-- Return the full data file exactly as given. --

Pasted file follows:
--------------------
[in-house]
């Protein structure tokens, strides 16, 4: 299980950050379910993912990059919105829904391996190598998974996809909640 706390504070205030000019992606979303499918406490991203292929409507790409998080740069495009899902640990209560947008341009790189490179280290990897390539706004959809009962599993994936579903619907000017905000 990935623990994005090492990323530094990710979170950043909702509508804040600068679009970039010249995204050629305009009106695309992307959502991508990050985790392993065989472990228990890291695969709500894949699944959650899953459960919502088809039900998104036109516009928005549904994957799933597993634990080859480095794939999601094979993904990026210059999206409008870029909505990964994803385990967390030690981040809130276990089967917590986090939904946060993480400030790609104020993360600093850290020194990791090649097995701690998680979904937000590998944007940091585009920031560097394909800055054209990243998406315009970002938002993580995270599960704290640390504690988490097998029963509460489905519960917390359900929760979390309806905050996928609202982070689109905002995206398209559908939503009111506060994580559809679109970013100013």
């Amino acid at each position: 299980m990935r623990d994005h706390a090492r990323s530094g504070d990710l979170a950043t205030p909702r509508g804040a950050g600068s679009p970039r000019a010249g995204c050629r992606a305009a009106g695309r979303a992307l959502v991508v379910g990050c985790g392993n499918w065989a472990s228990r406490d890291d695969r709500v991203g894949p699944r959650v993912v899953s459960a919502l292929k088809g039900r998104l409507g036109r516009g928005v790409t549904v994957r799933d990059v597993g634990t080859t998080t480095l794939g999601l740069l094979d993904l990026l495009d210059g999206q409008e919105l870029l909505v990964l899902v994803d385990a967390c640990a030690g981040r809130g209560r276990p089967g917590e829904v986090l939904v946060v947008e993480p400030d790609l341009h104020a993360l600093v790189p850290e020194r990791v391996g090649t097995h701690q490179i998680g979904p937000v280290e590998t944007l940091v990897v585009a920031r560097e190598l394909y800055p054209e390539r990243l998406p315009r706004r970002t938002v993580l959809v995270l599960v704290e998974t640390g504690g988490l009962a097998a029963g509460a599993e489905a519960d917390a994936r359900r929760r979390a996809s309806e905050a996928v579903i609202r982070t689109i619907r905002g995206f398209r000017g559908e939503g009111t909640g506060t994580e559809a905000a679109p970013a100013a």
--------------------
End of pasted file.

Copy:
[in-house]
């Protein structure tokens, strides 16, 4: 299980950050379910993912990059919105829904391996190598998974996809909640 706390504070205030000019992606979303499918406490991203292929409507790409998080740069495009899902640990209560947008341009790189490179280290990897390539706004959809009962599993994936579903619907000017905000 990935623990994005090492990323530094990710979170950043909702509508804040600068679009970039010249995204050629305009009106695309992307959502991508990050985790392993065989472990228990890291695969709500894949699944959650899953459960919502088809039900998104036109516009928005549904994957799933597993634990080859480095794939999601094979993904990026210059999206409008870029909505990964994803385990967390030690981040809130276990089967917590986090939904946060993480400030790609104020993360600093850290020194990791090649097995701690998680979904937000590998944007940091585009920031560097394909800055054209990243998406315009970002938002993580995270599960704290640390504690988490097998029963509460489905519960917390359900929760979390309806905050996928609202982070689109905002995206398209559908939503009111506060994580559809679109970013100013």
């Amino acid at each position: 299980m990935r623990d994005h706390a090492r990323s530094g504070d990710l979170a950043t205030p909702r509508g804040a950050g600068s679009p970039r000019a010249g995204c050629r992606a305009a009106g695309r979303a992307l959502v991508v379910g990050c985790g392993n499918w065989a472990s228990r406490d890291d695969r709500v991203g894949p699944r959650v993912v899953s459960a919502l292929k088809g039900r998104l409507g036109r516009g928005v790409t549904v994957r799933d990059v597993g634990t080859t998080t480095l794939g999601l740069l094979d993904l990026l495009d210059g999206q409008e919105l870029l909505v990964l899902v994803d385990a967390c640990a030690g981040r809130g209560r276990p089967g917590e829904v986090l939904v946060v947008e993480p400030d790609l341009h104020a993360l600093v790189p850290e020194r990791v391996g090649t097995h701690q490179i998680g979904p937000v280290e590998t944007l940091v990897v585009a920031r560097e190598l394909y800055p054209e390539r990243l998406p315009r706004r970002t938002v993580l959809v995270l599960v704290e998974t640390g504690g988490l009962a097998a029963g509460a599993e489905a519960d917390a994936r359900r929760r979390a996809s309806e905050a996928v579903i609202r982070t689109i619907r905002g995206f398209r000017g559908e939503g009111t909640g506060t994580e559809a905000a679109p970013a100013a």